Egypt is hard work, it’s no vacation, but it’s absolutely fantastic. So far it’s been one of the best trips You can ever do. During your trip to Egypt, You can spend almost a month in Egypt visiting Cairo, Luxor, Aswan, Abu Simbel, the Red Sea, and Alexandria or even take a Nile cruise of any sort, the boats are running all the time of the year. Egypt is currently incredibly cheap, we feel it’s working out cheaper than most of Asia. This is independent travel, arranging transport and accommodation by yourself. You could, of course, book a lot of this in advance and take a 10 and 15 day Egypt tour previously A little off the beaten track you’ll find treasures like the red, step, and broken pyramids. They pre-date the 3 at Giza and are fascinating prototypes well worth adding to your Egypt Travel Packages
It's not as dangerous as you think it is. The main touristy sites in Egypt are no more dangerous than popular places you might visit in the US or Europe. There's a strong military presence at most major sites in Egypt – armed guards, metal detectors, and bag checks become second nature as you visit temples
Egypt is known for its ancient treasures and outstanding history; however, there is more to Egypt than you might expect. From surreal waters and wide beaches with golden sand to remarkable architecture and natural therapies, Egypt is definitely a bucket-list worthy country. The most important reasons to visit Egypt are :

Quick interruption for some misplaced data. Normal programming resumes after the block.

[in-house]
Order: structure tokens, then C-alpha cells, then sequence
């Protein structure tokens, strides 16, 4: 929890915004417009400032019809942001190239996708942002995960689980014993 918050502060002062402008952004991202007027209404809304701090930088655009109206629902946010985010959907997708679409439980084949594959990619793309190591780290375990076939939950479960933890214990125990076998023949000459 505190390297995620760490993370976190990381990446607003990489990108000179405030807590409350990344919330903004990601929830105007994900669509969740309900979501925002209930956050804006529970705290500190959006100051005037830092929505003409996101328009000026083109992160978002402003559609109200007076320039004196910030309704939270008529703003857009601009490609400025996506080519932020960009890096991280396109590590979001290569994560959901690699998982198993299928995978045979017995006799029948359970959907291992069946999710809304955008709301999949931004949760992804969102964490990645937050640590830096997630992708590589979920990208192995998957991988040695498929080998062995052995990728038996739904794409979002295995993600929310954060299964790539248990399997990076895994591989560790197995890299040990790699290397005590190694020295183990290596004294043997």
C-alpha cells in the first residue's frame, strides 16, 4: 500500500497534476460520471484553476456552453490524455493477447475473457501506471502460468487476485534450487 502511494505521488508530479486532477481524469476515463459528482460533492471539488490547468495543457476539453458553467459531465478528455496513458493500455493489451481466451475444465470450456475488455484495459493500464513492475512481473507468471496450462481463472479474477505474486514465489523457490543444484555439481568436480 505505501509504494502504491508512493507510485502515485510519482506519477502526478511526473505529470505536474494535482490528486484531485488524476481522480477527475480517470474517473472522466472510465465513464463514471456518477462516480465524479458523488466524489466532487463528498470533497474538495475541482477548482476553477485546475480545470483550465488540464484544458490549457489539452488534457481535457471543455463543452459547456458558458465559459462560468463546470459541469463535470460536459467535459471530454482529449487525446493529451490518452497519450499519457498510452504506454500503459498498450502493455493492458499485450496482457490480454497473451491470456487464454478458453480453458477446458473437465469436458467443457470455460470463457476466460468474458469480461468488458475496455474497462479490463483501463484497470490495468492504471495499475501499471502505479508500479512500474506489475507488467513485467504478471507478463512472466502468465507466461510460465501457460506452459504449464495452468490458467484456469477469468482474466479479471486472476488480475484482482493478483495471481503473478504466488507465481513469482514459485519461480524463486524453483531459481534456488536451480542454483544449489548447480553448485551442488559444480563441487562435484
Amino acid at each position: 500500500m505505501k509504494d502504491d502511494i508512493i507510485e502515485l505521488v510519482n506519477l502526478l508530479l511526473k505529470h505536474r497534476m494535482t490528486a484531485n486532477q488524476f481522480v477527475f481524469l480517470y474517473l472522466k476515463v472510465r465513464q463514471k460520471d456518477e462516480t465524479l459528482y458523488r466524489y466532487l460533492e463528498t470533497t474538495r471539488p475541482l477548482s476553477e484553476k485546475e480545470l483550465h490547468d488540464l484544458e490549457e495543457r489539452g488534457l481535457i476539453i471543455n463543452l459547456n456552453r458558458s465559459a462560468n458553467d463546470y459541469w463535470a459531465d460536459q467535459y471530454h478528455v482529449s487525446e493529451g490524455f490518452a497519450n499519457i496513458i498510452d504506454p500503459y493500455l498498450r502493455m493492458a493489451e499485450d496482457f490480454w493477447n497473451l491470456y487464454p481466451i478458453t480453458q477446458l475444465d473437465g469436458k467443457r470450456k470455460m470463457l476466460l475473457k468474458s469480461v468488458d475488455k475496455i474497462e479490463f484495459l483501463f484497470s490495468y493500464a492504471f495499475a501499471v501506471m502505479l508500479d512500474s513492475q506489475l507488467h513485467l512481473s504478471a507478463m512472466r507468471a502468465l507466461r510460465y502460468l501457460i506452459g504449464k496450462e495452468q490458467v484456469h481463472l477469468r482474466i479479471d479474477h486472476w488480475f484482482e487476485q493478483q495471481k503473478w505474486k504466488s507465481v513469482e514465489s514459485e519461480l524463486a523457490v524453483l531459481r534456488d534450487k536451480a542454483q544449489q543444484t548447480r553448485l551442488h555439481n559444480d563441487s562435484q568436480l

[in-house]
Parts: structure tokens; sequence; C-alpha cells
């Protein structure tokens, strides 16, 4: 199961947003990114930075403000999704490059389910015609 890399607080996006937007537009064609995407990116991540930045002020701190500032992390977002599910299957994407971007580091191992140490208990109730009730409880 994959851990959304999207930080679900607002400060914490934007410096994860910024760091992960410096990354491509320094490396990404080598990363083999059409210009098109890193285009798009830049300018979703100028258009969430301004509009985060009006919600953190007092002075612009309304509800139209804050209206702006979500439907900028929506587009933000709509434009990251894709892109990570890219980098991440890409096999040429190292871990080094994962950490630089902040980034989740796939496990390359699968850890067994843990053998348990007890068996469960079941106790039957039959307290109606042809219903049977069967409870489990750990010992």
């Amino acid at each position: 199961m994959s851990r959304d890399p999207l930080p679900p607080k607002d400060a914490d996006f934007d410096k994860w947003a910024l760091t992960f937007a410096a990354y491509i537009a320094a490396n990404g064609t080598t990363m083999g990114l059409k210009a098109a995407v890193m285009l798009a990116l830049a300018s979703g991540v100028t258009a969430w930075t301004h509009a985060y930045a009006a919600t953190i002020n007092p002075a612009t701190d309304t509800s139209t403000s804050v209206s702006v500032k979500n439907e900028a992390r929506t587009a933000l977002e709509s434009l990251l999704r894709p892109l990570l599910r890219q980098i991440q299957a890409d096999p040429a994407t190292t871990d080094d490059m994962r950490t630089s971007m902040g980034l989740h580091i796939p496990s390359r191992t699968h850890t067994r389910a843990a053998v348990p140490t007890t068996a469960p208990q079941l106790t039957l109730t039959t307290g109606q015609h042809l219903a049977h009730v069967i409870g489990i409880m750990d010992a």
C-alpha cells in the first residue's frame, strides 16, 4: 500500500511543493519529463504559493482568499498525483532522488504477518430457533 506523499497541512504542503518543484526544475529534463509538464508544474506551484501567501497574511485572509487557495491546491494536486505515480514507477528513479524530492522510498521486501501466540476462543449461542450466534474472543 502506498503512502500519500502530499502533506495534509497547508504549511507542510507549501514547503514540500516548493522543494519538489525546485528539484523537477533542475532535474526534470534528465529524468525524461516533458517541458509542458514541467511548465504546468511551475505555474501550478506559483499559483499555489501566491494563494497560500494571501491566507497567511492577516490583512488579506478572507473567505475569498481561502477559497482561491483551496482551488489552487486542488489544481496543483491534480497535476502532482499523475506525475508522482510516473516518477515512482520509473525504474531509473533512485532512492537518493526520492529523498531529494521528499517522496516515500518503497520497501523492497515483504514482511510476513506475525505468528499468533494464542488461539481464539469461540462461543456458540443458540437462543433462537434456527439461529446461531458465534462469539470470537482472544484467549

It’s one of the oldest ancient civilizations in the world
If weather is your primary concern, the best time to visit Egypt is during the northern hemisphere fall, winter or early spring (October to April), when temperatures are lower. To avoid the crowds at ancient sites like the Pyramids of Giza, Luxor, and Abu Simbel, try to avoid peak season (December and January). At this time of year, accommodation and tours throughout the country are typically more expensive. Budget travelers can get good discounts in the summer and shoulder seasons.
How to Get Around Egypt
Egyptian public transport is, on the whole, pretty good. There is an efficient rail network linking the Nile Valley, Delta and Canal Zone, and elsewhere you can travel easily enough by bus or shared (service) taxi. On the Nile you can indulge in feluccas or cruise boats, while in the desert there’s the chance to test your camel-riding prowess. For those in a hurry, Egypt Air provides a network of domestic flights.In Cairo, taxis and metros are recommended. Metros are only accessible within the main city premise so you might be required to take a taxi to go further, say from Cairo to the pyramids of Giza. If you are taking a taxi, hail it from the street and don't ever get on until you verify that their meter is not "broken". If you don't have much choice, say coming back from the pyramid, do bargain hard and don't ever get in a taxi until you and the driver agree upon a price